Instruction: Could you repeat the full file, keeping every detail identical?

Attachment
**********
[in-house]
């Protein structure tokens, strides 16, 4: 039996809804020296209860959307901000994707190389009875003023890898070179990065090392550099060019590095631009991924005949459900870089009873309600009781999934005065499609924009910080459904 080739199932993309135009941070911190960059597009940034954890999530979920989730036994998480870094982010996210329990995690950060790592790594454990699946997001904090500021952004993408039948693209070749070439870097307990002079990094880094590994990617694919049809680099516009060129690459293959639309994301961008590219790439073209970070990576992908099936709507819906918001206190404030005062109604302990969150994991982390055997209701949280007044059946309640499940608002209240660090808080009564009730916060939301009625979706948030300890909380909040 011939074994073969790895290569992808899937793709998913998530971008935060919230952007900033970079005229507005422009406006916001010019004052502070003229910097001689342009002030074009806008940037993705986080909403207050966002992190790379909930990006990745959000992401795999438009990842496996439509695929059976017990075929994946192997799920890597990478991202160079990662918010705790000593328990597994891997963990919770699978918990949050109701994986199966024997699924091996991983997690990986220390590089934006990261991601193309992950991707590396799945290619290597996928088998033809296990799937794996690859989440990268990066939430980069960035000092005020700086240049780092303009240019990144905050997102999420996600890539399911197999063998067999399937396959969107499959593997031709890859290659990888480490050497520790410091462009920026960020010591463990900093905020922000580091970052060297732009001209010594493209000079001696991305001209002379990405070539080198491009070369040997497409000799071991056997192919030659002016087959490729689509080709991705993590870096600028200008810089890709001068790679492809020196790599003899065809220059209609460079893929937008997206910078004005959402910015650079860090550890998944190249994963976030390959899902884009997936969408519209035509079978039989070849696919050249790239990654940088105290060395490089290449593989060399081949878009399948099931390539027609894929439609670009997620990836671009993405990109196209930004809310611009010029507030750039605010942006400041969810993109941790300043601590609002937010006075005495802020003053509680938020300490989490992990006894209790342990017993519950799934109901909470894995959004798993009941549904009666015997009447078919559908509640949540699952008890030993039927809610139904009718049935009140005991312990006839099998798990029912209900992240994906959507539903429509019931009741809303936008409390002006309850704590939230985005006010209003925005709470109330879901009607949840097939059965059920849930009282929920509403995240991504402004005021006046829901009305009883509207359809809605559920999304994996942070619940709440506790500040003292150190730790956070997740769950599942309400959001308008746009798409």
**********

[in-house]
């Protein structure tokens, strides 16, 4: 039996809804020296209860959307901000994707190389009875003023890898070179990065090392550099060019590095631009991924005949459900870089009873309600009781999934005065499609924009910080459904 080739199932993309135009941070911190960059597009940034954890999530979920989730036994998480870094982010996210329990995690950060790592790594454990699946997001904090500021952004993408039948693209070749070439870097307990002079990094880094590994990617694919049809680099516009060129690459293959639309994301961008590219790439073209970070990576992908099936709507819906918001206190404030005062109604302990969150994991982390055997209701949280007044059946309640499940608002209240660090808080009564009730916060939301009625979706948030300890909380909040 011939074994073969790895290569992808899937793709998913998530971008935060919230952007900033970079005229507005422009406006916001010019004052502070003229910097001689342009002030074009806008940037993705986080909403207050966002992190790379909930990006990745959000992401795999438009990842496996439509695929059976017990075929994946192997799920890597990478991202160079990662918010705790000593328990597994891997963990919770699978918990949050109701994986199966024997699924091996991983997690990986220390590089934006990261991601193309992950991707590396799945290619290597996928088998033809296990799937794996690859989440990268990066939430980069960035000092005020700086240049780092303009240019990144905050997102999420996600890539399911197999063998067999399937396959969107499959593997031709890859290659990888480490050497520790410091462009920026960020010591463990900093905020922000580091970052060297732009001209010594493209000079001696991305001209002379990405070539080198491009070369040997497409000799071991056997192919030659002016087959490729689509080709991705993590870096600028200008810089890709001068790679492809020196790599003899065809220059209609460079893929937008997206910078004005959402910015650079860090550890998944190249994963976030390959899902884009997936969408519209035509079978039989070849696919050249790239990654940088105290060395490089290449593989060399081949878009399948099931390539027609894929439609670009997620990836671009993405990109196209930004809310611009010029507030750039605010942006400041969810993109941790300043601590609002937010006075005495802020003053509680938020300490989490992990006894209790342990017993519950799934109901909470894995959004798993009941549904009666015997009447078919559908509640949540699952008890030993039927809610139904009718049935009140005991312990006839099998798990029912209900992240994906959507539903429509019931009741809303936008409390002006309850704590939230985005006010209003925005709470109330879901009607949840097939059965059920849930009282929920509403995240991504402004005021006046829901009305009883509207359809809605559920999304994996942070619940709440506790500040003292150190730790956070997740769950599942309400959001308008746009798409």